Miami's coach Coles back after 4 operations Print
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Thursday, 16 October 2008 08:07
NCAAB Headline News


 OXFORD, Ohio (AP) -Charlie Coles is having a good day.
The 66-year-old coach has finished the final class in his nine-week, Basketball Theory 336 course, sharing insights about the game he loves with 28 Miami University students. He's taught the course for 13 years on the southwest Ohio campus.
Afterward, he'll stop home and see his wife, Delores. Today is their 44th wedding anniversary.
``I don't know how happy it is for her, but it's a real happy day for me,'' Coles joked on Tuesday, his distinctive pencil-thin mustache stretching into a straight line as he smiled.
Then it's on to a meeting about the basketball team, which begins practice this weekend. The RedHawks return four starting players and have high expectations heading into Coles' 13th season as head coach.
He'll appreciate this one. A few months ago, Coles feared he was finished.
And not just with coaching.
imself to a hospital, where doctors started the first of many tests. A few hours later, he was in a medical helicopter headed for a bigger hospital.
The odyssey had begun.
Coles had four operations over the next few months as one problem led to another. Doctors shocked his heart to get it back into rhythm, replaced the blood vessels around it in a quadruple bypass, fixed a bleeding ulcer in his stomach and removed his gall bladder.
He wasn't sure how he would come through it. For weeks on end, the best part of his day was when it ended.
``The only thing I looked forward to was when I went to sleep,'' Coles said, sitting by an oblong, wooden table in his basketball office at Millett Hall. ``I looked forward to that because I didn't have to worry about my health. I don't care how old you are, when you get sick, you worry about what's going to happen. And I certainly was worrying about what's going to happen.''
Basketball? His lifelong passion was the last thing in mind.
``And that's the first time that's ever happened in my life,'' Coles said. ``But for a while, it was. I felt like: Uh-oh, this was it. And I wasn't ready for it to be it. I just wasn't ready. Maybe at the end of this year I'll be ready, but not last year.''
It wasn't the first time his career was in doubt because of heart problems.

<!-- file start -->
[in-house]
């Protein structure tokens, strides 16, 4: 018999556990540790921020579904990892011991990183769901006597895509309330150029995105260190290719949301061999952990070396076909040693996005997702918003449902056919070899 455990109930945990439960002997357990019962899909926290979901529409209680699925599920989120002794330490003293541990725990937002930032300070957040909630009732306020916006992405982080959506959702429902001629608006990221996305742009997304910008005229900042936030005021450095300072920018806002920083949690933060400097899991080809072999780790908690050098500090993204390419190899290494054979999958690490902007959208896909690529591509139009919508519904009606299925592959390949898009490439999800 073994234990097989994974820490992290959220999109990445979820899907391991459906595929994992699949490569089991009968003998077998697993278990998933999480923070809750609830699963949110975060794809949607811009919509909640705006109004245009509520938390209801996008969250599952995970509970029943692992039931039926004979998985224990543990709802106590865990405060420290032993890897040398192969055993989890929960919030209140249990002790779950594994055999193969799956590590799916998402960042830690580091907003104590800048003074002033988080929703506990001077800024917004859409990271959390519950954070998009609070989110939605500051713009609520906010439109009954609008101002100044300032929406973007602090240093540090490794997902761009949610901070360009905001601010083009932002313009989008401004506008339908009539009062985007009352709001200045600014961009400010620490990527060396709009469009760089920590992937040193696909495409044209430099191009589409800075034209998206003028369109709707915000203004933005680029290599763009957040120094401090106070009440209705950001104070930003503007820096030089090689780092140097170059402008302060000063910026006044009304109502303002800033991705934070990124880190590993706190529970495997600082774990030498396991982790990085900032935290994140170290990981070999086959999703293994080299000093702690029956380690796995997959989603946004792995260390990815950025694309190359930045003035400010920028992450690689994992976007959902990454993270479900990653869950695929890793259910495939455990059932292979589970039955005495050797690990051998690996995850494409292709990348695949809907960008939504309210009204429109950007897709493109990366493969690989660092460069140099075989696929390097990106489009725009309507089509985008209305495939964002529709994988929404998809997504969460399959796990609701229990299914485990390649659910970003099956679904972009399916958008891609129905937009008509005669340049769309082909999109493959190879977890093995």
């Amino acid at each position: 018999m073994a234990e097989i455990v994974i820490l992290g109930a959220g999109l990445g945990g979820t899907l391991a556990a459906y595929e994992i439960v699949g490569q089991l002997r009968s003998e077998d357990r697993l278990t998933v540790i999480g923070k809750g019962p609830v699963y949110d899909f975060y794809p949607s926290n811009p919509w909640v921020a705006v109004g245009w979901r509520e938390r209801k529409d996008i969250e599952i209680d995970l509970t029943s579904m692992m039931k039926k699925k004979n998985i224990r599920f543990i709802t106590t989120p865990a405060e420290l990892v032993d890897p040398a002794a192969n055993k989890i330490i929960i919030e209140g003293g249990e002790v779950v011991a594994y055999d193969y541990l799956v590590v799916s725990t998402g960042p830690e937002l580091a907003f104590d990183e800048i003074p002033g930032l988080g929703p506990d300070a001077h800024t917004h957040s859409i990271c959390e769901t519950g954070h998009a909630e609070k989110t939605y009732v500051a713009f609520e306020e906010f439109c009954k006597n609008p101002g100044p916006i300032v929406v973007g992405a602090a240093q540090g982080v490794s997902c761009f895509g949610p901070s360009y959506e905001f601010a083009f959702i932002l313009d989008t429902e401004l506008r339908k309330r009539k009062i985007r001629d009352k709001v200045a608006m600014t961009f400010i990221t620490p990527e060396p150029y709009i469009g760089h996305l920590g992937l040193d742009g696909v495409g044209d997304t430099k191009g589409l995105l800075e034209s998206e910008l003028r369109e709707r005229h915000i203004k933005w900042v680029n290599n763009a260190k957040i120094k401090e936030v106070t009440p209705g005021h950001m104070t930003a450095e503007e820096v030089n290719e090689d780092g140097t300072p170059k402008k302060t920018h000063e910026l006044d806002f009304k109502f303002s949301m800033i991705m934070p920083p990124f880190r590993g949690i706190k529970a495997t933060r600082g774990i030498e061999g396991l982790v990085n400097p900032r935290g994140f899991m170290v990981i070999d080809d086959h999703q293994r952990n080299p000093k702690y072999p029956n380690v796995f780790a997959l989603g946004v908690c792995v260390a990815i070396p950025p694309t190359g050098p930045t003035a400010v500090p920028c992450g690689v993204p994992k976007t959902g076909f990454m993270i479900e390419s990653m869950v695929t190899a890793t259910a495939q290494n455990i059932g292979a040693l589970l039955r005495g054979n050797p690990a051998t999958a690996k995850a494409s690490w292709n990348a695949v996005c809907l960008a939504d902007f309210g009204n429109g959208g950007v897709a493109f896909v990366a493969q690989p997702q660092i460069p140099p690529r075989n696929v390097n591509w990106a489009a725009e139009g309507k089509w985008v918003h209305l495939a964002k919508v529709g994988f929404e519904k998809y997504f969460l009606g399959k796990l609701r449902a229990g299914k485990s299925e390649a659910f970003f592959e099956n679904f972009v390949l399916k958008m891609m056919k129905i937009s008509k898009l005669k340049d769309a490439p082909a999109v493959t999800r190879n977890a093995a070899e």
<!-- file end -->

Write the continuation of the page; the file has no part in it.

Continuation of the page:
n he had his first heart bypass surgery. He was coaching at Miami in March 1998 when his heart developed an erratic beat during the Mid-American Conference tournament, putting him in cardiac arrest.
Those episodes taught him to appreciate life. He isn't consumed by the game. He goes trick-or-treating with his grandchildren every year - yes, he sometimes wears a mask. He makes time for family and watches his health.
Still, the heart problems came back with seven games left in the season. The RedHawks reached the semifinals of the MAC tournament without him.
``I was kind of fighting my own battle because I didn't know what was going to happen,'' Coles said. ``My heart was just in bad shape, so they didn't quite know what to do. Did I need a heart transplant? What did I need? It took them about a week (of testing). They came back and were optimistic. They came back with a plan, and the plan was a very difficult plan.''
But it worked.
Coles temporarily lost his appetite and about 30 pounds off his normal weight of 194. He's back up to 180 pounds, where he plans to stay.
He's got a new set of scars - he pulls up the red sleeve on his Miami basketball shirt to show one running the length of his left forearm, where doctors removed blood vessels for the latest bypass. He's got another running along the inside of his left thigh, where doctors removed blood vessels for his first bypass.
showed you my chest, you'd be like, 'Oh, no!''' he said. ``I've got all kind of scars on my chest. When I want to get tough, I just take my shirt off and look in the mirror and pretend I'm tough.''
Then the joking mood turns serious.
``I had a person tell one of my friends, 'Charlie Coles is really a tough guy.' I was joking with my friend. I said 'I'm not tough at all,''' Coles said softly. ``I was so scared. Now I'll pretend I'm tough, but I'm not a tough guy at all. I'm a very easily frightened guy.
``But I'm just happy to be breathing in and breathing out. I'm very happy about that.''
 

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